Pithy Movie Ratings for Busy Culture Watchers

I have been seeing a few movies lately, but there really hasn’t been anything that has really been worth taking a lot of time to review. Still, for those of you who want to know, here are quick “Barb giving the thumbs down” to some things that are in theaters right now…

Appaloosa Directed by Ed Harris and starring Jeremy Irons, Ed Harris, Viggo Mortensen and Rene Zellwegger.

Strengths: Ed Harris in cowboy clothes riding horses and acting alpha-male-ish. Priceless.

Weaknesses: Everything else. This one of the recent sporadic revisits to the Western genre is what could correctly be called extraordinarily conventional. But that doesn’t make it extraordinary…. There are good actor written and directed pieces like The Apostle and Sling Blade which allow talented actors to go somewhere in character dramas that studio executive driven tent poles aren’t allowed to go any more. Then, there are bad actor pieces in which one feels like the actors are being self-indulgent and playing dress up, in which they demonstrate the bitter truth of what we shrug about in Hollywood with the words “He’s after all, just an actor.”

Appaloosa is that latter thing. Nothing really offensive. Just really nothing. And actually painfully embarrassing to watch Jeremy Irons flail around here in search of something to do.

{NOTE FROM BARB….HMMMMM….I need to practice my pithiness, I think. Let me try again….]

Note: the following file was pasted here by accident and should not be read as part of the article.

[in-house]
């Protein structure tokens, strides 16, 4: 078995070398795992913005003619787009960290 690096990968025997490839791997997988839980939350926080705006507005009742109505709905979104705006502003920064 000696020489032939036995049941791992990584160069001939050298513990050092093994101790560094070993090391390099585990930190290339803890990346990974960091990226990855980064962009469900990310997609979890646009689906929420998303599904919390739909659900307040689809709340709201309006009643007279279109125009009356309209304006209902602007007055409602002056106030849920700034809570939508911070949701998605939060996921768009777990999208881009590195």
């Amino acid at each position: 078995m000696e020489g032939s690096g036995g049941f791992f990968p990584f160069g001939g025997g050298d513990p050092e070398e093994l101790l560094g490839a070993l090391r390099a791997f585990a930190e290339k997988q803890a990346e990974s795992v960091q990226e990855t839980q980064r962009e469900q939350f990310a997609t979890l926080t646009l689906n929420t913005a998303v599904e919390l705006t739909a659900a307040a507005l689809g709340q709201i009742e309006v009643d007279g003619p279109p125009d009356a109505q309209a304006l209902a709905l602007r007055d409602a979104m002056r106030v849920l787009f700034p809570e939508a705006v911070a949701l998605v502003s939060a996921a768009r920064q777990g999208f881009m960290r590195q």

Nick and Norah’s Infinite Play List directed by Peter Sollett and starring Michael Cera and Kat Dennings

Strengths: Michael Cera. He’s playing that guy from Juno again here, but he does it so well that we’re not at the point of thinking that maybe that is the only thing he can do.

Weaknesses: Everything else. Kat Dennings has nowhere near the quirky compelling screen presence of Ellen Page in Juno to cast Cera’s awkward nice guy into better relief. She doesn’t seem much of an actress, and I’m wondering why with the 80 gazillion young ingenues out there she is getting parts.

What else?…. there is no story here. There are no beats, foreshadows, defining character arcs or turning points, visual images or intriguing notions. There is one really, really crass and disgusting device in which several characters unknowingly chew a piece of gum that has been in a vomit-filled Penn Station toilet. An image that has had revoltingly relentless staying power in my brain.

And for maliciously bestowing that on me when in return I had innocently given the filmmakers two hours of my time and fourteen dollars, I full-throatedly and vehemently PAN this piece of teen-pandering crap.



The Miracle at Santa Anna
, directed by Spike Lee

Strengths: It didn’t result in any audience members committing ritualized homocides of white men.

Weaknesses: As a piece of cinema this is a complete mess. But worse, it is a reverse-racist, white American male visual lynching that sadly spews only one clear idea: Spike Lee has nothing to say but how much hate he has in his heart. I hope this has been somehow cathartic for him. For us not filled with hate people, it was boring and insulting. I kept sliding out of the story to think about Spike, “poor fellow.”

The only miracle in this piece is that it got financed. It has already taken up two hours of my life. I refuse to concede even one more second to the negative that is this film.


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